EXECUTIVE SUMMARY – Extract
This report presents the findings of the tenth Scanlon Foundation Mapping Social Cohesion national survey, conducted in June?July 2017. The report builds on the knowledge gained through the nine earlier Scanlon Foundation national surveys (2007, 2009?2016) which provide, for the first time in Australian social research, a series of detailed surveys on social cohesion, immigration and population issues. Together with the Scanlon Foundation local area and sub?group surveys, nineteen surveys with over 42,000 respondents have been conducted since 2007. The project also tracks the findings of other Australian and international surveys on immigration and cultural diversity.
The 2017 national survey was conducted from 21 June to 18 July. The survey comprised 77 questions (56 substantive and 21 demographic), including eighteen questions that are used for calculation of the Scanlon?Monash Index of Social Cohesion.
The first five Scanlon Foundation surveys employed randomly generated samples of households with landline telephones, since 2013 the survey has employed a dual?frame sample methodology comprising both landline and mobile phone numbers. In keeping with contemporary best practice, the survey included the views of the estimated 29% of adults who live in households without a landline telephone connection.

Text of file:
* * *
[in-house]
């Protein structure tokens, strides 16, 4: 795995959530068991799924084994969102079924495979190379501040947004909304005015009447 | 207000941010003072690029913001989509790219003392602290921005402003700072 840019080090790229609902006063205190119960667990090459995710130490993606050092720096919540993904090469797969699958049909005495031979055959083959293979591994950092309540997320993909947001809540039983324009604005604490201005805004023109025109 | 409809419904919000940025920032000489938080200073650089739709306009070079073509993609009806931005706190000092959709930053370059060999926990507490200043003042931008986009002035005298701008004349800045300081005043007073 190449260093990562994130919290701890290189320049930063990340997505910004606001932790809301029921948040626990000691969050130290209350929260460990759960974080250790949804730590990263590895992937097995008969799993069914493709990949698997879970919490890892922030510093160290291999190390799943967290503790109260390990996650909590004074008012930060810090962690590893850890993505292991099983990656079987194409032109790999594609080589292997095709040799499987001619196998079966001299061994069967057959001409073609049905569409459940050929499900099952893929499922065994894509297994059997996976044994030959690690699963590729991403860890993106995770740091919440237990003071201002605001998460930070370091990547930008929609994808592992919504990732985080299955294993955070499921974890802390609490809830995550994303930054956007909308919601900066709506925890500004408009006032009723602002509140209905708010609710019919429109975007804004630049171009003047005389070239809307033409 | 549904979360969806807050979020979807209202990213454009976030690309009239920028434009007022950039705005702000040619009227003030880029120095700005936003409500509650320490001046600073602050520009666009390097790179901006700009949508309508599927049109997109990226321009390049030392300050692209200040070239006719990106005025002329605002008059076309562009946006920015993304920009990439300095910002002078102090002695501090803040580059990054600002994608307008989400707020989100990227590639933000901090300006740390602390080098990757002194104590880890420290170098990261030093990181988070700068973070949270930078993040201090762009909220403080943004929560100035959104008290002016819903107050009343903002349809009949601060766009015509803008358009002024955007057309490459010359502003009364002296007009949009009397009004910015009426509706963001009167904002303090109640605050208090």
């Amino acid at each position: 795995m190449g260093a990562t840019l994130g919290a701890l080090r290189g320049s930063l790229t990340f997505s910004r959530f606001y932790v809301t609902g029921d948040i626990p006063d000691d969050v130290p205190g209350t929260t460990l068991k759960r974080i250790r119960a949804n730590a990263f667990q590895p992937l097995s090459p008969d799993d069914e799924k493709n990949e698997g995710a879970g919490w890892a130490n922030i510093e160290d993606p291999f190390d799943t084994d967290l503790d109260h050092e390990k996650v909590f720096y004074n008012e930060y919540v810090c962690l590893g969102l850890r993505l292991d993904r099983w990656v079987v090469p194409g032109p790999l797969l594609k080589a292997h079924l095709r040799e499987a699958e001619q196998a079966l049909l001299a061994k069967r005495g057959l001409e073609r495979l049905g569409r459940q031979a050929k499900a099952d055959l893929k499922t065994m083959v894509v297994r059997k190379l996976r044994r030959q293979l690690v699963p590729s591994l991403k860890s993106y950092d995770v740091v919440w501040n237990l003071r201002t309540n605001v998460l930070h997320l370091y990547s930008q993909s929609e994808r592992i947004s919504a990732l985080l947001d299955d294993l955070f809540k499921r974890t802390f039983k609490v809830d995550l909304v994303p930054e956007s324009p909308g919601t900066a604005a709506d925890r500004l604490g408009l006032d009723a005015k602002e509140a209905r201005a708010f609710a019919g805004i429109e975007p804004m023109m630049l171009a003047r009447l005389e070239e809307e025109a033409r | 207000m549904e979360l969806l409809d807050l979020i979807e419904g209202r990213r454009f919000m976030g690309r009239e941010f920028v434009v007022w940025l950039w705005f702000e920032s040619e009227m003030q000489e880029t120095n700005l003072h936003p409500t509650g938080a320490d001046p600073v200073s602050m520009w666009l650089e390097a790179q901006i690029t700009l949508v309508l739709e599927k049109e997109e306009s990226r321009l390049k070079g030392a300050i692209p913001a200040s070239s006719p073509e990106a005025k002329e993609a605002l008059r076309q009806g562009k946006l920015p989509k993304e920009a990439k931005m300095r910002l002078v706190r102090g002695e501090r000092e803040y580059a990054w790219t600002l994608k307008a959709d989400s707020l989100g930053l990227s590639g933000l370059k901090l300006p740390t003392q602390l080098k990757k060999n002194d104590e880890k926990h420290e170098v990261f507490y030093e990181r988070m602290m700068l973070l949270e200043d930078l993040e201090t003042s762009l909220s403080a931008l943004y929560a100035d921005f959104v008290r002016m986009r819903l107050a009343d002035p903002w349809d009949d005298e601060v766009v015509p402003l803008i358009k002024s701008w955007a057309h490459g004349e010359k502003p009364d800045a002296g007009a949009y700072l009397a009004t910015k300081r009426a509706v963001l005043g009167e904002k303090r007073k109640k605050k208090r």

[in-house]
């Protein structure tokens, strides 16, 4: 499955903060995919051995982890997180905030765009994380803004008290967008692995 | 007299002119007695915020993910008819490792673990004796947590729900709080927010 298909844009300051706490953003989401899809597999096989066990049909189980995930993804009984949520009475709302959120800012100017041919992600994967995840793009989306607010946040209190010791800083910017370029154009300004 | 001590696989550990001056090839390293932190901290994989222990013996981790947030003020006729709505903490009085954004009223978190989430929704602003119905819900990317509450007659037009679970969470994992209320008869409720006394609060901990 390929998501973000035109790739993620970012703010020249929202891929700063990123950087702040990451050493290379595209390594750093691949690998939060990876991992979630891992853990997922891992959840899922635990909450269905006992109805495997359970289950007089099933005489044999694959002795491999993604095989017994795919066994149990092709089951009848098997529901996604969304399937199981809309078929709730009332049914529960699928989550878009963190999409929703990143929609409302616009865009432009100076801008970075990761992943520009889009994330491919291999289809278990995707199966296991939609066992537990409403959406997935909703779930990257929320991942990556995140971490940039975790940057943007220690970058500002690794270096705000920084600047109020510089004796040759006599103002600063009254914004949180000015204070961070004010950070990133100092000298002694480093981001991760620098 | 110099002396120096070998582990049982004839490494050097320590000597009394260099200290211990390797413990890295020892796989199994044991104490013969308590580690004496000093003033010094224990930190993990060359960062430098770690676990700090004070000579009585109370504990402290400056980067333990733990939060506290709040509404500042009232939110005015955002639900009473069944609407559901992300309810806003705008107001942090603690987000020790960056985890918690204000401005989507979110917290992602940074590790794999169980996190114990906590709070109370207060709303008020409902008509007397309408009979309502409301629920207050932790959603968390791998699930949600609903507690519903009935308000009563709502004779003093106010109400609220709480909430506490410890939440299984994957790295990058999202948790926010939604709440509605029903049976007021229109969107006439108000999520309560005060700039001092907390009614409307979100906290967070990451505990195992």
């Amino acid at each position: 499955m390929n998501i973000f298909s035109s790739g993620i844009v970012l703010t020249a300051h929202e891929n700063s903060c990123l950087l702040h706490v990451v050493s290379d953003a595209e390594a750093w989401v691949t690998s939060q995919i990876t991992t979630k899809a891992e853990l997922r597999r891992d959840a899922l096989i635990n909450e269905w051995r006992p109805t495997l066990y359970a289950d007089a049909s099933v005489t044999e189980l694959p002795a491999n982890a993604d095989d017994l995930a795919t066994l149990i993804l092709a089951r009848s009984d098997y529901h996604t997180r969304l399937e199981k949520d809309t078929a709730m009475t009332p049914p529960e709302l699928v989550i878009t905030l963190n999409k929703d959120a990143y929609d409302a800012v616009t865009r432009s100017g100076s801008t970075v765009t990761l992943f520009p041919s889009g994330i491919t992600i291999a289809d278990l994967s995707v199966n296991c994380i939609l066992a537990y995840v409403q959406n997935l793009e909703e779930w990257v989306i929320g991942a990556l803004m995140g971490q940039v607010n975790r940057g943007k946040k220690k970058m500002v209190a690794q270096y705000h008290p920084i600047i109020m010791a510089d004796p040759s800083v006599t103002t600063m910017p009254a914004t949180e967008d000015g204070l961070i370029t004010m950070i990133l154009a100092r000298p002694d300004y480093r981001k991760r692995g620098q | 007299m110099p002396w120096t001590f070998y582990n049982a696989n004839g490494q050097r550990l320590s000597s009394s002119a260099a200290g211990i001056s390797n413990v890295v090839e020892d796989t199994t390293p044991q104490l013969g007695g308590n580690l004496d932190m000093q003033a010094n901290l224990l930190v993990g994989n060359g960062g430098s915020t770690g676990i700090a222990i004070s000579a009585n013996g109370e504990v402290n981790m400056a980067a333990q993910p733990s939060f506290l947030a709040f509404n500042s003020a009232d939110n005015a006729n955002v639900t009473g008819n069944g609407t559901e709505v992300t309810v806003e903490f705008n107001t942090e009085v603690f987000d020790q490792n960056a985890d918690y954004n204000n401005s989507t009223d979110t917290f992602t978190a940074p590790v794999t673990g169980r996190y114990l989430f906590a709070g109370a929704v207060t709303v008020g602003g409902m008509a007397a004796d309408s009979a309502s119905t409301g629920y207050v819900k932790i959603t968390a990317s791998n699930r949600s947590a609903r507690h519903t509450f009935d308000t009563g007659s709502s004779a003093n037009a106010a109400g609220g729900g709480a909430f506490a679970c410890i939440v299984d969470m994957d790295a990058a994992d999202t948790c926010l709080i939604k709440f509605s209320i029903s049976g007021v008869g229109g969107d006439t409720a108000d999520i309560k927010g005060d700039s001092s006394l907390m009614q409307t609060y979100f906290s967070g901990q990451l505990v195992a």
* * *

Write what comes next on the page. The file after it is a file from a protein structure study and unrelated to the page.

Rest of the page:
To further understanding of the impact of mode of surveying on pattern of response, three self?administered surveys were conducted between 2013 and 2015. In 2017, in addition to the interviewer administered national survey, there were two additional survey components. Versions of the national survey were administered using commercial online panels which enable self?completion of the survey: one utilised Australia’s first probability online panel, one of a handful of probability panels in the world, the second a sample drawn from a large (350,000 members) non?probability panel of a type that is widely used in surveying.
SOURCE: Markus, Andrew. “Mapping Social Cohesion: The Scanlon Foundation surveys 2017.” Scanlon Foundation [November] 2017.
Produced by the librarians at the Brotherhood of St Laurence in Melbourne, Australia